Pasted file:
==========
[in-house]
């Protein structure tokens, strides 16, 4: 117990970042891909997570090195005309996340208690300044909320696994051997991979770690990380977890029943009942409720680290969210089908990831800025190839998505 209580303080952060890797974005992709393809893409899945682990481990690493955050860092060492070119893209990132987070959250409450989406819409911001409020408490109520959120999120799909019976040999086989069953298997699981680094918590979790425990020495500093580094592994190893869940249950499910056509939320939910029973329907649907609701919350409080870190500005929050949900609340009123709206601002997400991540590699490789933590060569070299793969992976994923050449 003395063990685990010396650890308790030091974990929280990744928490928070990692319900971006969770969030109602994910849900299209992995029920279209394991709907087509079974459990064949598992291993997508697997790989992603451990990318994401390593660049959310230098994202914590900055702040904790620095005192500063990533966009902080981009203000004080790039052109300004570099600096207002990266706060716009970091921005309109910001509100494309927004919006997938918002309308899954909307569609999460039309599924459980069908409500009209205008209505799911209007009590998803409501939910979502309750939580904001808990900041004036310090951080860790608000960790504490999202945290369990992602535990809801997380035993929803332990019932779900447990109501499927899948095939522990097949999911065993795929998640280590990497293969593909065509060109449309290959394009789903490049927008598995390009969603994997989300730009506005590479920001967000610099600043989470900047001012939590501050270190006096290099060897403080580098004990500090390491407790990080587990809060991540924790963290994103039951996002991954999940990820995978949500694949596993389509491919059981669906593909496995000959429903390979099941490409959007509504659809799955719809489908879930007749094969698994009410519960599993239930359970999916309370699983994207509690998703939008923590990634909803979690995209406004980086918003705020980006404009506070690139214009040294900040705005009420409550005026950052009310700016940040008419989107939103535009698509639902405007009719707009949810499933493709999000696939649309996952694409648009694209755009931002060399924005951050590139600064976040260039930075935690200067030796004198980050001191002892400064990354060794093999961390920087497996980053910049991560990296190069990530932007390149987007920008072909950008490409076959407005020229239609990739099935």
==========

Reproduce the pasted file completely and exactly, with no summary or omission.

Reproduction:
[in-house]
């Protein structure tokens, strides 16, 4: 117990970042891909997570090195005309996340208690300044909320696994051997991979770690990380977890029943009942409720680290969210089908990831800025190839998505 209580303080952060890797974005992709393809893409899945682990481990690493955050860092060492070119893209990132987070959250409450989406819409911001409020408490109520959120999120799909019976040999086989069953298997699981680094918590979790425990020495500093580094592994190893869940249950499910056509939320939910029973329907649907609701919350409080870190500005929050949900609340009123709206601002997400991540590699490789933590060569070299793969992976994923050449 003395063990685990010396650890308790030091974990929280990744928490928070990692319900971006969770969030109602994910849900299209992995029920279209394991709907087509079974459990064949598992291993997508697997790989992603451990990318994401390593660049959310230098994202914590900055702040904790620095005192500063990533966009902080981009203000004080790039052109300004570099600096207002990266706060716009970091921005309109910001509100494309927004919006997938918002309308899954909307569609999460039309599924459980069908409500009209205008209505799911209007009590998803409501939910979502309750939580904001808990900041004036310090951080860790608000960790504490999202945290369990992602535990809801997380035993929803332990019932779900447990109501499927899948095939522990097949999911065993795929998640280590990497293969593909065509060109449309290959394009789903490049927008598995390009969603994997989300730009506005590479920001967000610099600043989470900047001012939590501050270190006096290099060897403080580098004990500090390491407790990080587990809060991540924790963290994103039951996002991954999940990820995978949500694949596993389509491919059981669906593909496995000959429903390979099941490409959007509504659809799955719809489908879930007749094969698994009410519960599993239930359970999916309370699983994207509690998703939008923590990634909803979690995209406004980086918003705020980006404009506070690139214009040294900040705005009420409550005026950052009310700016940040008419989107939103535009698509639902405007009719707009949810499933493709999000696939649309996952694409648009694209755009931002060399924005951050590139600064976040260039930075935690200067030796004198980050001191002892400064990354060794093999961390920087497996980053910049991560990296190069990530932007390149987007920008072909950008490409076959407005020229239609990739099935």